June 10th, the regional campaign starts, sees GM Am Ende cross the Saxon border and quickly control Dresden with his Brunswick and Hesse-Kassel small Frei corps allies joining him. Further northwestern marching towards Leipzig quickly ends with the cautious and indecisive GM Am Ende, a true Austrian commander, when faced by the energetic Saxon local commander von Thielmann. Oberst von Thielmann, soon joined by the marching Saxon-Polish command of GM von Dyherrn’s return from Poland, falls back before the Austrian torpid advance till joined by King Jerome’s 10th Corps at Leipzig (June 23rd). The combined Saxon and Westphalian forces immediately advanced on Dresden, with GM Am Ende quickly retreating across the Austrian border post-haste before their advance. Meanwhile, FML Radivojevich has crossed the Eger area border and occupies Bayreuth, while sending raiding groups towards Bamberg and Nuremberg. By the end of June, these raiding groups are forced to retire by the gathering French Reserve Corps under Marshal Kellermann at Hanau, soon to be commanded by GD Junot.

The start of July found FML Radivojevich back in Bayreuth and then compelled to retire on Bindloch on July 6th, the same time period days of the savage battle of Wargram. While GM Am Ende returned to Austrian territory, regrouping his command and remained camped across the Austrian border, FML Radivojevich soon had two separate French forces moving in his direction at the start of July. GD Jean-Andoche Junot, who recently taken the place of Kellermann in command of the Reserve Corps at Hanau, marched from Hanau to Wurzburg then towards Bamberg (July 5th). At Bamberg Junot is joined by GD Jean Delaroche with Bavarian depot battalion and two raw French provisional dragoon regiments coming north from Bavarian territory. With the enlarged, but untrained mounted arm available, GD Junot continues his advance against the worried FML Radivojevich, who quickly retreats towards Bindloch, as the French re-occupy Bayreuth.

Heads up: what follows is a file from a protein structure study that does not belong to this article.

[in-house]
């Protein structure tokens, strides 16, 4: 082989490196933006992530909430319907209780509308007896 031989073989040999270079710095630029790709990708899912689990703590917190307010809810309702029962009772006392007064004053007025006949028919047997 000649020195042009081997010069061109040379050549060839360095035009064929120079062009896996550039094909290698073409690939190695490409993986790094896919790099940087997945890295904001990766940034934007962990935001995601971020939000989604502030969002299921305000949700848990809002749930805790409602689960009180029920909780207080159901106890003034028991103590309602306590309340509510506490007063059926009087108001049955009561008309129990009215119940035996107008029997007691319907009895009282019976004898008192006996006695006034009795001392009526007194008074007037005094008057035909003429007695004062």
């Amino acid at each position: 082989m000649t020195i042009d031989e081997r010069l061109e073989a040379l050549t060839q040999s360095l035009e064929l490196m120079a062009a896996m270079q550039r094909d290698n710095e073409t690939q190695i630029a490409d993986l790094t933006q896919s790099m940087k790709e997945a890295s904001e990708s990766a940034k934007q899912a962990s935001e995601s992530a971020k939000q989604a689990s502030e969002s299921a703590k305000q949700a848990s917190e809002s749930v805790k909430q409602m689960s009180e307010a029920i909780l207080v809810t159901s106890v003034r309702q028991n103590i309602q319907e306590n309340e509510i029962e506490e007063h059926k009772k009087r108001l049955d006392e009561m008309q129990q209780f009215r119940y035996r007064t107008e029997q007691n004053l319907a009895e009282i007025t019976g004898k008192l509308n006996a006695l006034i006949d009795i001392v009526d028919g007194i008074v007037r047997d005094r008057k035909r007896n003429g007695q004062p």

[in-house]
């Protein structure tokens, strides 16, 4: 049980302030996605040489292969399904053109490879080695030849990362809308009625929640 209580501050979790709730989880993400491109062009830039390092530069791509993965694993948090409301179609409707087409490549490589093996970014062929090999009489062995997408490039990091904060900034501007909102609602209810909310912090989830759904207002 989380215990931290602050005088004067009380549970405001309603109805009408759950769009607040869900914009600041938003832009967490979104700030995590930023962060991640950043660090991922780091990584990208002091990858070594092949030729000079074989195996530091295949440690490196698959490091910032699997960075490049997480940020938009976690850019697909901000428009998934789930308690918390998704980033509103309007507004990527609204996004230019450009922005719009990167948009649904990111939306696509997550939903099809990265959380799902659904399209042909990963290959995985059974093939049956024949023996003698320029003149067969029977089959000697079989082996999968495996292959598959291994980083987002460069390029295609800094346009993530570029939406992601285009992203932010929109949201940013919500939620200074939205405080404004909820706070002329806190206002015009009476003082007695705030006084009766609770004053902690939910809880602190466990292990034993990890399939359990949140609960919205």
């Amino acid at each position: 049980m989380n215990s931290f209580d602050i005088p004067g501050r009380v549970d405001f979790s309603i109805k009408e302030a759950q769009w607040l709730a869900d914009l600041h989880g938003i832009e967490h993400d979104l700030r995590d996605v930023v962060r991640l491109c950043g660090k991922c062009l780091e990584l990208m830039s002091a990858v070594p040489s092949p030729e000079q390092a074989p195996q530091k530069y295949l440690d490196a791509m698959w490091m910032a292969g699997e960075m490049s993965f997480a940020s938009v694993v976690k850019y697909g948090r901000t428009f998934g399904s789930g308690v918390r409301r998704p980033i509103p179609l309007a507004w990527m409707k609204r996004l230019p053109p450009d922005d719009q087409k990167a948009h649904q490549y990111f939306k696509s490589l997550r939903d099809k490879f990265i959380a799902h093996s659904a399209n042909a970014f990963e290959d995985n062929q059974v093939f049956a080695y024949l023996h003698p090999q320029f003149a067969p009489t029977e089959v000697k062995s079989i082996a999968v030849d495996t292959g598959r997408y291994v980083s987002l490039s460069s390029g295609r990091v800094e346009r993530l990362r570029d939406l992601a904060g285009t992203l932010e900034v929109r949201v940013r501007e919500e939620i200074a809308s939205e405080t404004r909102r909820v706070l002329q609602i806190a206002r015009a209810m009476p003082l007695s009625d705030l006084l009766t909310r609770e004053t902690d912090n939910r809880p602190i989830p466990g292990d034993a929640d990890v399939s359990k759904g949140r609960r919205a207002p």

FML Kienmayer rides to the rescue and arrives sometime during Am Ende’s early adventure into Saxony then retirement back to Austrian territory. Quickly he brought purpose to the enterprise and apprehensive about his forces being separated and facing superior enemy formations, he decides to exploit his central position to defeat each of the Franco-German corps in turn. Feeling the X Corps are overly enjoying their stay at pleasant Dresden, he saw Junot’s advance against FML Radivojevich as the immediate threat to his two corps. Dividing Am Ende’s command in half, he marches quickly westward toward Plauen, leaving the remainder under GM Am Ende to guard the border passes into Austria. Radivojevich’s ADC carrying messages for aid reach FML Kienmayer at Plausen (July 5th). Told to hold the Bindloch for as long as possible in reply notes, Kienmayer marches to Hof and aid of Radivojevich, leaving the Brunswick and Hessian troops at Plausen for the moment. Pressured by Junot’s advance, FML Radivojevich unknowing of FML Kienmayer’s response and actions, slowly retires to Gefrees. Under direct skirmishing with the French advance troops, Radivojevich holds Grefees position during the night of July 7th.

Gefrees and view of the surrounding countryside. (Wikipedia photo)